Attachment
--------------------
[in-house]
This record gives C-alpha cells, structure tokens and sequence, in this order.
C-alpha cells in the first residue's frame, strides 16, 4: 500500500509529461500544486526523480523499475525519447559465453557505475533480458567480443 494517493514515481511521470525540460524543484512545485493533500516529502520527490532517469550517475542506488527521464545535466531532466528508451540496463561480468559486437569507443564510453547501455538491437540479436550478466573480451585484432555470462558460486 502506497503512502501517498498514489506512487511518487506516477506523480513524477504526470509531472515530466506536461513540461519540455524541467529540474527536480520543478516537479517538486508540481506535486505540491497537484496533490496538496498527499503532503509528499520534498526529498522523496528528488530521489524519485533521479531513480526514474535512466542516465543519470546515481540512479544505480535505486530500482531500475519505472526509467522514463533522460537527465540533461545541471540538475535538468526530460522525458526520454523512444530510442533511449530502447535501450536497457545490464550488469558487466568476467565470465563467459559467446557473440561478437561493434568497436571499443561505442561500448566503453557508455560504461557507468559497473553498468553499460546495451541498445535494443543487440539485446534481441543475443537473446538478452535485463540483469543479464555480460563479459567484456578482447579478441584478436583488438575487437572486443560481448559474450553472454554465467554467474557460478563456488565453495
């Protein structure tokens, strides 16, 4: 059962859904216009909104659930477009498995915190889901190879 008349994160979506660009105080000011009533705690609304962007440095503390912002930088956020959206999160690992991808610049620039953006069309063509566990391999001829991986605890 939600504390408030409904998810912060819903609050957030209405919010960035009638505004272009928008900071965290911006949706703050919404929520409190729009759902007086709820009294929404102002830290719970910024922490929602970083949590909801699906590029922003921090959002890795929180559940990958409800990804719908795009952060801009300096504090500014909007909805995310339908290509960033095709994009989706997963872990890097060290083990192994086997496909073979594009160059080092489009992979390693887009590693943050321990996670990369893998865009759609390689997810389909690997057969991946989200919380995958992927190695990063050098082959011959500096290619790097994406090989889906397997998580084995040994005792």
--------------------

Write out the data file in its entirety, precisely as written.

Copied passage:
[in-house]
This record gives C-alpha cells, structure tokens and sequence, in this order.
C-alpha cells in the first residue's frame, strides 16, 4: 500500500509529461500544486526523480523499475525519447559465453557505475533480458567480443 494517493514515481511521470525540460524543484512545485493533500516529502520527490532517469550517475542506488527521464545535466531532466528508451540496463561480468559486437569507443564510453547501455538491437540479436550478466573480451585484432555470462558460486 502506497503512502501517498498514489506512487511518487506516477506523480513524477504526470509531472515530466506536461513540461519540455524541467529540474527536480520543478516537479517538486508540481506535486505540491497537484496533490496538496498527499503532503509528499520534498526529498522523496528528488530521489524519485533521479531513480526514474535512466542516465543519470546515481540512479544505480535505486530500482531500475519505472526509467522514463533522460537527465540533461545541471540538475535538468526530460522525458526520454523512444530510442533511449530502447535501450536497457545490464550488469558487466568476467565470465563467459559467446557473440561478437561493434568497436571499443561505442561500448566503453557508455560504461557507468559497473553498468553499460546495451541498445535494443543487440539485446534481441543475443537473446538478452535485463540483469543479464555480460563479459567484456578482447579478441584478436583488438575487437572486443560481448559474450553472454554465467554467474557460478563456488565453495
């Protein structure tokens, strides 16, 4: 059962859904216009909104659930477009498995915190889901190879 008349994160979506660009105080000011009533705690609304962007440095503390912002930088956020959206999160690992991808610049620039953006069309063509566990391999001829991986605890 939600504390408030409904998810912060819903609050957030209405919010960035009638505004272009928008900071965290911006949706703050919404929520409190729009759902007086709820009294929404102002830290719970910024922490929602970083949590909801699906590029922003921090959002890795929180559940990958409800990804719908795009952060801009300096504090500014909007909805995310339908290509960033095709994009989706997963872990890097060290083990192994086997496909073979594009160059080092489009992979390693887009590693943050321990996670990369893998865009759609390689997810389909690997057969991946989200919380995958992927190695990063050098082959011959500096290619790097994406090989889906397997998580084995040994005792």